• 2 full-body workouts + an upper/lower split: my personal favourite way to train 4 days per week is to do a full-body workout on Monday and Wednesday, a lower-body workout on Friday, and then an upper-body workout on Saturday. It gives every muscle at least a day of rest, and it does a better job of spacing out the big compound lifts, keeping each workout fairly easy. (This is how we built the 4-day Outlift workout routine.)

5-Day Workout Routines

If you’re working out 5 days per week, you’ll either be doing high-frequency training or using a body-part split. Both of those approaches can work quite well, but they aren’t necessarily better than training 3–4 days per week.

Why would you do 5 workouts per week? As you get stronger, longer workouts can become hard. By working out more days per week, you can spread the exercises out over more days, keeping your workouts short. A lot of people find those shorter workouts easier to manage, especially if they enjoy going to the gym or enjoy training at home. It becomes part of their daily routine.

What are the downsides? When you’re lifting weights 5 days per week, that means doing a lot of back-to-back workouts. Even if you use an elaborate body-part split that keeps you from training your muscles two days in a row, you still need to watch out for fatigue, especially in the areas being worked every day, such as your spinal erectors.

Illustration of a bodybuilder doing the leg press.

To build a 5-day workout program, you could do short full-body workouts every day, cycling through a variety of different exercises for each muscle group. For instance, Monday is the squat, Tuesday is the leg extension, Thursday is the leg press, and so on. That way you aren’t repeatedly hammering your joints with the exact same type of stress.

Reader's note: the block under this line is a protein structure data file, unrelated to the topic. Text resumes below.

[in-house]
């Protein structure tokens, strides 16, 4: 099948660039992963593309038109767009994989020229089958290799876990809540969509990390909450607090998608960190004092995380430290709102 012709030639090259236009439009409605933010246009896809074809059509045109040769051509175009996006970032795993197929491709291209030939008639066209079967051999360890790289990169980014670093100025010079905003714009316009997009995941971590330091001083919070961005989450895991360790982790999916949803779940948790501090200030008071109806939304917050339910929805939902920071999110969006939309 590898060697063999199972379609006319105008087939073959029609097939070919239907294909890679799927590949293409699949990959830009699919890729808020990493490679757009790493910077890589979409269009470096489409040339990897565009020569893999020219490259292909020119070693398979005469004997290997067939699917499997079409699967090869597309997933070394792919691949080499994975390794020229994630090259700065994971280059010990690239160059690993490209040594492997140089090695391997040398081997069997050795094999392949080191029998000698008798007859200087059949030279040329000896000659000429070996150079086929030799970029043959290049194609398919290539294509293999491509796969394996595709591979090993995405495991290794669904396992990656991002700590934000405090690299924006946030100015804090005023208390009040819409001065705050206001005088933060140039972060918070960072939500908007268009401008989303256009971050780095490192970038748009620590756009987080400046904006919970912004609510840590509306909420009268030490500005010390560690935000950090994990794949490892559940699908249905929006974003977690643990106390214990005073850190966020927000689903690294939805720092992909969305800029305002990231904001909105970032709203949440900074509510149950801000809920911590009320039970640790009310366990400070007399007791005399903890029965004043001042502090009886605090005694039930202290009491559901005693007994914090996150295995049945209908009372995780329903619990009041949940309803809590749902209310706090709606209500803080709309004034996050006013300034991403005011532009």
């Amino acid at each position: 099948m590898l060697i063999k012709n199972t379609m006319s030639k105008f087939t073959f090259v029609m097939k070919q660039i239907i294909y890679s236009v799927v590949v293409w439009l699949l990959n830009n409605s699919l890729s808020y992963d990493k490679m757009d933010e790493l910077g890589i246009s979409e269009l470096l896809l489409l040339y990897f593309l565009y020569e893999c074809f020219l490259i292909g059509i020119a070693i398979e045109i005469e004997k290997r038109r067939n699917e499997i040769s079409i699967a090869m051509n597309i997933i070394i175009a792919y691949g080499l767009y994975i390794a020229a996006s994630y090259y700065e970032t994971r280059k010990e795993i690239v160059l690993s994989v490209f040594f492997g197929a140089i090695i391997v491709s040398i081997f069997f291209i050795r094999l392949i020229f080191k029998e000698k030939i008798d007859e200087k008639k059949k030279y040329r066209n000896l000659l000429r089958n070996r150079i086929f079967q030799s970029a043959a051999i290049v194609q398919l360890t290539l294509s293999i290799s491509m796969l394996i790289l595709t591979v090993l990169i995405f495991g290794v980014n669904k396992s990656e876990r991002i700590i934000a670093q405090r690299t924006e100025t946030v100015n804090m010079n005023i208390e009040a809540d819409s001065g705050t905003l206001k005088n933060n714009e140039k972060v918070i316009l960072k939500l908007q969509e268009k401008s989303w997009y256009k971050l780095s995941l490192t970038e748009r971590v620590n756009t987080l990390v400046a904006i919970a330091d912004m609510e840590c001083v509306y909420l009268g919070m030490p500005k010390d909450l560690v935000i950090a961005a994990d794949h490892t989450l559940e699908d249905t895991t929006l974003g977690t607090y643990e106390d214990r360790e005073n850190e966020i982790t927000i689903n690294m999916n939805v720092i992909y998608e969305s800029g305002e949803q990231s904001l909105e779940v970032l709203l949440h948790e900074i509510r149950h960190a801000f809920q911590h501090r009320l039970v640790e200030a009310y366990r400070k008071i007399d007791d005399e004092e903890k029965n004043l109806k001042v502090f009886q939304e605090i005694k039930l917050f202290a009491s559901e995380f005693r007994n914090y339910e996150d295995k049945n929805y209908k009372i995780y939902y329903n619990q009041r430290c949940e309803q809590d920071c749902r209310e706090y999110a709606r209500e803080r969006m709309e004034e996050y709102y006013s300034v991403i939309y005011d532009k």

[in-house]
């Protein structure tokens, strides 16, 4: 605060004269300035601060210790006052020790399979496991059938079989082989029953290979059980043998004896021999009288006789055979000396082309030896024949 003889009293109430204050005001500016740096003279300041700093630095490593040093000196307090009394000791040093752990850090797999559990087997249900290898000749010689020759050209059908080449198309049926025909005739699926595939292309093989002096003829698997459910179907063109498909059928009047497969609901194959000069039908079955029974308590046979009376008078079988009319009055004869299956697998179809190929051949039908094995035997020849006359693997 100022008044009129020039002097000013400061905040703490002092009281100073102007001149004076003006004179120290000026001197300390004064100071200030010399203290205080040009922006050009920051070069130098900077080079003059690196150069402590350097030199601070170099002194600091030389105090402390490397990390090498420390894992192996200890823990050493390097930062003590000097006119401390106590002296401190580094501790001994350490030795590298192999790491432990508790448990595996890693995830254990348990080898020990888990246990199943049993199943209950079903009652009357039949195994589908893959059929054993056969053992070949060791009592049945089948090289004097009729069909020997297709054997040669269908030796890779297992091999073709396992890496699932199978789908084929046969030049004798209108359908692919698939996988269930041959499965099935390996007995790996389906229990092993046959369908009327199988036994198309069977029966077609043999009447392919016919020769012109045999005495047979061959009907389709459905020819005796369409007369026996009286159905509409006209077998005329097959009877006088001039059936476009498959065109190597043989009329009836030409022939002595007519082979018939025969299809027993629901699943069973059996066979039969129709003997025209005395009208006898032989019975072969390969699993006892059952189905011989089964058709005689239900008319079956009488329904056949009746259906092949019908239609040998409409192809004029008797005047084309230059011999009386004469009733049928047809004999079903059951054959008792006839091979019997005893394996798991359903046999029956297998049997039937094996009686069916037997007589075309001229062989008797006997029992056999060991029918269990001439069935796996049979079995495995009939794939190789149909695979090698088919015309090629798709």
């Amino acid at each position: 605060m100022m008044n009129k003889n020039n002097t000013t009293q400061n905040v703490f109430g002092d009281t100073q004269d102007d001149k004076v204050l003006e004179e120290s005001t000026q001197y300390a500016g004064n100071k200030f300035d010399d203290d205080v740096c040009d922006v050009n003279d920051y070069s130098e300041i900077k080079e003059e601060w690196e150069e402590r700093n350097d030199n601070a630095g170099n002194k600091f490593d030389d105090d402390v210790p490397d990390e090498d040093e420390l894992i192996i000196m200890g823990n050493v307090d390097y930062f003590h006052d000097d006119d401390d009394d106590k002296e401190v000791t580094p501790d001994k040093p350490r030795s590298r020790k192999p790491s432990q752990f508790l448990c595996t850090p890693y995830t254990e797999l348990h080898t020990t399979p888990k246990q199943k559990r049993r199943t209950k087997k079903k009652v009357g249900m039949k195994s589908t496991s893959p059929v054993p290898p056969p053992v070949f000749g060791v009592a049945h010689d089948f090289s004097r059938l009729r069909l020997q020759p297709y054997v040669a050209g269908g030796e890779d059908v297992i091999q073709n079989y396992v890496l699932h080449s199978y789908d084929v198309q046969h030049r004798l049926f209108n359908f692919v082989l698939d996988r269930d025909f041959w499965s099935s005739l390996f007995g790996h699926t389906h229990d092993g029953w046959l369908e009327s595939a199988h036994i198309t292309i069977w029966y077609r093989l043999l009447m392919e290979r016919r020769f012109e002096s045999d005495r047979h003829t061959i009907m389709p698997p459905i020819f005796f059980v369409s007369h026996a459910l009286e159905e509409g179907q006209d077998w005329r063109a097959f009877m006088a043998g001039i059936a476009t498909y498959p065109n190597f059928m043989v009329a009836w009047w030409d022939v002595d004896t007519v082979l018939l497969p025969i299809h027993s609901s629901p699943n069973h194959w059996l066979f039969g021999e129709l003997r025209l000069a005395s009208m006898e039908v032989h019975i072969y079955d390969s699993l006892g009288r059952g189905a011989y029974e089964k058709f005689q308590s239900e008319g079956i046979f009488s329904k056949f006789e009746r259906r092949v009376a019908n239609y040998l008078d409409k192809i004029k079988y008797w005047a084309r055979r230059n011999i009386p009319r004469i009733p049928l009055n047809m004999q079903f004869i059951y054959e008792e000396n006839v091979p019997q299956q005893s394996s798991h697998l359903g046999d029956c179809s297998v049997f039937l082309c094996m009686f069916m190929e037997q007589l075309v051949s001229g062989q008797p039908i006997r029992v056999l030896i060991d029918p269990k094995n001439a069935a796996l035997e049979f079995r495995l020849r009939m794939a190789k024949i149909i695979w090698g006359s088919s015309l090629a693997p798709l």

A more popular approach is to use a body-part split routine. For example, you might use a workout routine like this:

  • Monday: bench press + chest-supported rows and accessories.
  • Tuesday: front squat + Romanian deadlifts and accessories.
  • Wednesday: overhead press + push-ups and accessories
  • Thursday: chin-up + dips and accessories
  • Friday: deadlifts and margaritas.

That way every muscle has a day of rest between workouts, and we’re also managing how often we’re doing lifts that tax our lower back. But there are many different body-part split permutations, and many of them are good.

6-Day Split Workout Routines

If you’re working out 6 days per week, you’ll probably be using a body-part split. It can work well, but again, it isn’t necessarily better than training 3–5 times per week.

Why would you do 6 workouts per week? Some people don’t like doing long gruelling workouts, and so they enjoy spreading the workload out over as many days as possible, and that’s great. Other people enjoy going to the gym or find it easy to dip into short home workouts. If you want to lift weights more often, this is a good way to do it.

What are the downsides? When you’re lifting 6 days per week, that means lifting 6 days in a row, and without ever taking getting 2 days of rest in a row. That’s a lot, and so it becomes important to manage fatigue. The workouts tend to be short, and you may need to intentionally use smaller lifts to avoid fatiguing your stabilizer muscles: seated shoulder pressing instead of standing, exercise machines instead of free weights, t-bar rows instead of barbell rows, and so on. That’s not a problem, but it can make your training less efficient.

Illustration showing a man doing a row on a t-bar row exercise machine.
The chest-supported t-bar row.

To build a 6-day workout program, most people use a body-part split similar to the ones we’ve already covered, just with a greater frequency. For instance, doing a push/pull/legs routine twice per week, or doing an upper/lower split 3 times per week. And that works great, giving each muscle a day or two of recovery between workouts. The trick is to choose exercises that don’t cause too much fatigue in your stabilizer muscles, such as chest-supported or seal rows instead of barbell rows.